Surface painters perform many different paint jobs in a number of industries. They must know all the fundamentals of painting, from selection to how it's done. This trade can be learned at various places, but those who complete apprenticeships and earn certifications may have better job opportunities.
Surface painters deal with a variety of painting jobs, including homes, cars, bridges, and ships. This job requires a high school diploma or the equivalent. A 2-4 year apprenticeship along with classroom instruction is highly recommended by employers. Voluntary certifications are offered by a number of industry organizations. This job might appeal to an individual with interests in painting, design, and maintenance.
|Required Education||High school diploma or equivalent|
|Additional Recommendations||2-4 year apprenticeship|
|Projected Job Growth (2014-2024)*||7% for construction and maintenance painters|
|Median Annual Wage (2015)*||$36,580 for construction and maintenance painters|
Source: *U.S. Bureau of Labor Statistics
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Surface painters may begin a new job by choosing the best type of brush or tool for the application. Paint may be placed with brushes of various types, sizes and textures, as well as mechanized tools, like air guns, sprays or rollers. In addition, surface painters may be required to know what types of paint work best for various surfaces and in various conditions, climates, and environments.
Since the surface painter is responsible for painting only the surface(s) that they have been hired to paint, they must understand how to keep paint, dirt and other indelible marks off of areas they aren't painting. Finally, the surface painter must ensure that paint and tools are safe to work with.
Construction and maintenance painters made a median salary of $36,580 in 2015, according to the U.S. Bureau of Labor Statistics (BLS). An average growth of 7% was expected for painters in the construction and maintenance fields from 2014-2024.
Surface painters generally start by preparing the area to be painted. This may include smoothing and cleaning it, in addition to removing old paint. They then make sure to protect the area around which they will paint with drop cloths or tarps. After preparing the area, the surface painter is ready to paint.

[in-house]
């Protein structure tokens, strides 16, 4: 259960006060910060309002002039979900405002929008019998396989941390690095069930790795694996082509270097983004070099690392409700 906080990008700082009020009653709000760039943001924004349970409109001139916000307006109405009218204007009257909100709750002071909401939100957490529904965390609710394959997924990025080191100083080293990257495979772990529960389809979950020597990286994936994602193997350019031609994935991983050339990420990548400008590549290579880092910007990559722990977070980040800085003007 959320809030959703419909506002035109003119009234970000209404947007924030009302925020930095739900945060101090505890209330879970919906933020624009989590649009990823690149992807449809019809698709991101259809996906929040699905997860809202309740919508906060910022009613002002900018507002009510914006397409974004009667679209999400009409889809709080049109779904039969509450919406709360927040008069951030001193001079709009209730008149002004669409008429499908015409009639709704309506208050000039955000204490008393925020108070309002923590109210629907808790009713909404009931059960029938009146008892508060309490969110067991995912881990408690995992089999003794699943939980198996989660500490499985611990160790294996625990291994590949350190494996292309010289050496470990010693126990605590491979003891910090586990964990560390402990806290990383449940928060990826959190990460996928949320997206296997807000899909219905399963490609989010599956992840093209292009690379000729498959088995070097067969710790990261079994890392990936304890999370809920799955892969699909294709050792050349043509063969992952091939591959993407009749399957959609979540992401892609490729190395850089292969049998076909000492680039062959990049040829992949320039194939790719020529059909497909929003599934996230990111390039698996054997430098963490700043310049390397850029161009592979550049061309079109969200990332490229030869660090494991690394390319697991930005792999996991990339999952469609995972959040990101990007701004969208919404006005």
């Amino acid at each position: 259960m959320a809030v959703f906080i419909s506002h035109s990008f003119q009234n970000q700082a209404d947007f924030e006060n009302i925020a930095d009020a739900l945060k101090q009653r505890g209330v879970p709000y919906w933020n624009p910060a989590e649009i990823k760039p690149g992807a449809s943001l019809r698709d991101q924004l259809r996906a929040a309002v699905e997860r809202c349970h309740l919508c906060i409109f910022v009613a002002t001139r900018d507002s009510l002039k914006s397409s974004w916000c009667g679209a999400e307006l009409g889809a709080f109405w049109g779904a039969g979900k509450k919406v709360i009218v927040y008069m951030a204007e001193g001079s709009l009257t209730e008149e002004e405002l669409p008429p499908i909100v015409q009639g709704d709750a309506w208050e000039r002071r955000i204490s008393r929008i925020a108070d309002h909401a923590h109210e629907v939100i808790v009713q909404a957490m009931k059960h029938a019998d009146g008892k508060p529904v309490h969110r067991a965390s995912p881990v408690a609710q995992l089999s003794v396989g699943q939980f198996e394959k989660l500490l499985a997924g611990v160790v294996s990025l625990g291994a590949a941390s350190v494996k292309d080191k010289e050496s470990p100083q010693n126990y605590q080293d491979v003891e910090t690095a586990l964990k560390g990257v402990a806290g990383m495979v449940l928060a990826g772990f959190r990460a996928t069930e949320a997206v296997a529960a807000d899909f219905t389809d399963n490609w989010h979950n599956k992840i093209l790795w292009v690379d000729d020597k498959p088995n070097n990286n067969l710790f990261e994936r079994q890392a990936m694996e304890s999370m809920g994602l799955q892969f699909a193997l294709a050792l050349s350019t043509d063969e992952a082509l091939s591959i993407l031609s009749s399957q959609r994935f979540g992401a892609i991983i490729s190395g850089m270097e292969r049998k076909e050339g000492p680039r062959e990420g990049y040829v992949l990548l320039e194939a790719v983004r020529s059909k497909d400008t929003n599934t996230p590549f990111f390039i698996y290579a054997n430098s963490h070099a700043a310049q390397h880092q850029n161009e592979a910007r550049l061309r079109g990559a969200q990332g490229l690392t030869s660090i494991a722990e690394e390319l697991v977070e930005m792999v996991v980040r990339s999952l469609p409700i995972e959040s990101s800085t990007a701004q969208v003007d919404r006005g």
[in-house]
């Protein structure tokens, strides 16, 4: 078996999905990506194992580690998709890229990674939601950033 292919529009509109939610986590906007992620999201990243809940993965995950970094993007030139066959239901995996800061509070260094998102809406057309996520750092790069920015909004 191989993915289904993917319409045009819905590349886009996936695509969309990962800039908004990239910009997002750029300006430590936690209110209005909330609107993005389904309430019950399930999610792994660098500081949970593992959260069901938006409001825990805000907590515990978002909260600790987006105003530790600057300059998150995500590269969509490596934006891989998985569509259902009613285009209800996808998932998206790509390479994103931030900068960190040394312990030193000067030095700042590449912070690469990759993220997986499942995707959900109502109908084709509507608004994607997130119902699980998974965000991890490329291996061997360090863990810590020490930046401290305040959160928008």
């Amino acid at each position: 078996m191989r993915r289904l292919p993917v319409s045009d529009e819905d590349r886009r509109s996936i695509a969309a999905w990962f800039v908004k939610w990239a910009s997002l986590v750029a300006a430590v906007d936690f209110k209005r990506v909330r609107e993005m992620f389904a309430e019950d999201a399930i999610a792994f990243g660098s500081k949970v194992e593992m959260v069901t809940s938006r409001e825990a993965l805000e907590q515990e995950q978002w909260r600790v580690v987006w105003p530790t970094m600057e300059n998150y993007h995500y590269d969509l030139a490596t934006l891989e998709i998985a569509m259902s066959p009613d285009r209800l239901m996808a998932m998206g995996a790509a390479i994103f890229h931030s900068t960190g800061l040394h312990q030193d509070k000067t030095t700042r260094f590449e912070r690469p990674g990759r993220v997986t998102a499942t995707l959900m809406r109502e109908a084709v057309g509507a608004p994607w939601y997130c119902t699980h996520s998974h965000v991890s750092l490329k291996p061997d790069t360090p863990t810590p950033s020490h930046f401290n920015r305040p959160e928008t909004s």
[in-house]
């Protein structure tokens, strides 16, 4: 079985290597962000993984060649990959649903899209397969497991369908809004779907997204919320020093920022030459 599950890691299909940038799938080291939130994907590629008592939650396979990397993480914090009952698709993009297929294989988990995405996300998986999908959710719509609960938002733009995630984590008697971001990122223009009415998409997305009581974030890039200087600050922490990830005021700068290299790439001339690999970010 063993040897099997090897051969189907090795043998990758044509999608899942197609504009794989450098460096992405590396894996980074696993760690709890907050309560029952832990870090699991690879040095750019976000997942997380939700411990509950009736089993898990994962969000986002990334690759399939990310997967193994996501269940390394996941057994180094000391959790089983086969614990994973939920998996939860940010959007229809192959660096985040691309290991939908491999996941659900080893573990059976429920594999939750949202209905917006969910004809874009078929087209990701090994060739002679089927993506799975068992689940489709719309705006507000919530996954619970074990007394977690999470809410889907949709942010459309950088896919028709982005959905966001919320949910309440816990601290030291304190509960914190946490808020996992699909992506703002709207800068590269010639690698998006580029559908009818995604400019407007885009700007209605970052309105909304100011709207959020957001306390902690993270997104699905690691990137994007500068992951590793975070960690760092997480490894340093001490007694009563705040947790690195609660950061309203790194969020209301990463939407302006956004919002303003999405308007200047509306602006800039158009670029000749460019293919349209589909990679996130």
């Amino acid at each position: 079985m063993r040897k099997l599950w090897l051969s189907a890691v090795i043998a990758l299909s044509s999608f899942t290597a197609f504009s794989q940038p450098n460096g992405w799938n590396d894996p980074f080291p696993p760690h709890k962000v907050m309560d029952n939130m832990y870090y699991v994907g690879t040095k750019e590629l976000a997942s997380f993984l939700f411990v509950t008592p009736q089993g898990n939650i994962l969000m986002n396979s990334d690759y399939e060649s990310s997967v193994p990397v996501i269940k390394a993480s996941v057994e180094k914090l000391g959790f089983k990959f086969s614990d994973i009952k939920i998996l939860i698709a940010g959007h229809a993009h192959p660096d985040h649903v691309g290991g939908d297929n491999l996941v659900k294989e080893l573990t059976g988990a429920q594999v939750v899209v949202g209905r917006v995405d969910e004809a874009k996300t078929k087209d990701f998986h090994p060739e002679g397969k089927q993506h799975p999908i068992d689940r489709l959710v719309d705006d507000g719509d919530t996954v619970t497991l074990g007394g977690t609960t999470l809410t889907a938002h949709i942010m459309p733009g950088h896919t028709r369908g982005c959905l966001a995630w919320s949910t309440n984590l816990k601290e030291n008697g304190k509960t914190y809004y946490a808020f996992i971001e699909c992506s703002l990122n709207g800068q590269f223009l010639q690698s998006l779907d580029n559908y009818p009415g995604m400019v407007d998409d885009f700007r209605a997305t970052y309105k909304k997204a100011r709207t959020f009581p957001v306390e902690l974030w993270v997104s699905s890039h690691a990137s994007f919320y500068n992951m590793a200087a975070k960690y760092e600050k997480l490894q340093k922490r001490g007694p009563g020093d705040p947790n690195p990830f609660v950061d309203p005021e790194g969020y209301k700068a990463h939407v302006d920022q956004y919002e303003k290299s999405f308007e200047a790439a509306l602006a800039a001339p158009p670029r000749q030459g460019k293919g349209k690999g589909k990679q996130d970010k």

Although many paints are now premade, some surface painters are responsible for preparing their own paint. Next, surface painters provide a smooth, even base coat of primer. Following this, they apply the paint, ensuring that it is smooth and even. Lastly, surface painters may need to apply a top coat or veneer to make certain that the surface is not susceptible to insects, oxidation, or other insidious environmental damage.
While surface painters may learn the trade through do-it-yourself stores, community college courses, and on-the-job training, the BLS reports that those who complete an apprenticeship may have the best job opportunities (www.bls.gov). Apprenticeships usually last 2-4 years and require a high school diploma or its equivalent. Apprentices receive on-the-job training supplemented with classroom instruction on such topics, such as safety, painting techniques, and tools.
Surface painters may enhance their job opportunities by completing voluntary certifications. For example, these professionals may consider earning the Protective Coating Specialist conferred by the National Association of Corrosion Engineers (www.nace.org). Certification requirements differ based on the painters educational background, but may include accruing a set level of work experience, completing a training course and passing a qualifying exam. Certified painters must renew their certifications every three years by completing 60 professional development hours.
As a surface painter, one will choose the right paints, prepare the surface, and do the job. Painting skills can be acquired through apprenticeships, among other means. One can also opt for certification to improve their qualifications in this field, which is expected to grow 7% in the 2014-2024 decade, according to the BLS.